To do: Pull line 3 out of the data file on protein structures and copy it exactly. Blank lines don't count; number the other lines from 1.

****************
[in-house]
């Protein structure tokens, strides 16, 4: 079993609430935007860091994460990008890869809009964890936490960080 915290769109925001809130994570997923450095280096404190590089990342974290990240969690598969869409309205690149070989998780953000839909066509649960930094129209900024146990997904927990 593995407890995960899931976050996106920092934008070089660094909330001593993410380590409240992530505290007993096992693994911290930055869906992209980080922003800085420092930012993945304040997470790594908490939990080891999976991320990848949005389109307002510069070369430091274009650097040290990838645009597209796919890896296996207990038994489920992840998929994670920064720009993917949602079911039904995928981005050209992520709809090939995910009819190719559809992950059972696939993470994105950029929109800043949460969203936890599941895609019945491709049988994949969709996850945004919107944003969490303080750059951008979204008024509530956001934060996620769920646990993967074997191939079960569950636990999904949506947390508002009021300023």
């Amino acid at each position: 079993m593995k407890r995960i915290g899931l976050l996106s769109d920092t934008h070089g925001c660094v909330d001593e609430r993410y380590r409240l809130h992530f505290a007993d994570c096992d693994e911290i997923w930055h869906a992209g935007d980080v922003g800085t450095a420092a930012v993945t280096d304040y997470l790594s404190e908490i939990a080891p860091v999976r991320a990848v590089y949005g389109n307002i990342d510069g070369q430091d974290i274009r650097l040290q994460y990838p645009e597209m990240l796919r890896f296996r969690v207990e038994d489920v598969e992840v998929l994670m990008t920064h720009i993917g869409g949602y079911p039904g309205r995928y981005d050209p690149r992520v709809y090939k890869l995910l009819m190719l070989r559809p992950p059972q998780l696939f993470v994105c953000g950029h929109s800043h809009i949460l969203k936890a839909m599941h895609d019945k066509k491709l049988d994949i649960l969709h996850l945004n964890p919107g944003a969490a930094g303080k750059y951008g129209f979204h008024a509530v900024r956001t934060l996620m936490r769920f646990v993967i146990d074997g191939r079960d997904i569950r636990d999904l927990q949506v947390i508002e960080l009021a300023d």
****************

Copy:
């Amino acid at each position: 079993m593995k407890r995960i915290g899931l976050l996106s769109d920092t934008h070089g925001c660094v909330d001593e609430r993410y380590r409240l809130h992530f505290a007993d994570c096992d693994e911290i997923w930055h869906a992209g935007d980080v922003g800085t450095a420092a930012v993945t280096d304040y997470l790594s404190e908490i939990a080891p860091v999976r991320a990848v590089y949005g389109n307002i990342d510069g070369q430091d974290i274009r650097l040290q994460y990838p645009e597209m990240l796919r890896f296996r969690v207990e038994d489920v598969e992840v998929l994670m990008t920064h720009i993917g869409g949602y079911p039904g309205r995928y981005d050209p690149r992520v709809y090939k890869l995910l009819m190719l070989r559809p992950p059972q998780l696939f993470v994105c953000g950029h929109s800043h809009i949460l969203k936890a839909m599941h895609d019945k066509k491709l049988d994949i649960l969709h996850l945004n964890p919107g944003a969490a930094g303080k750059y951008g129209f979204h008024a509530v900024r956001t934060l996620m936490r769920f646990v993967i146990d074997g191939r079960d997904i569950r636990d999904l927990q949506v947390i508002e960080l009021a300023d």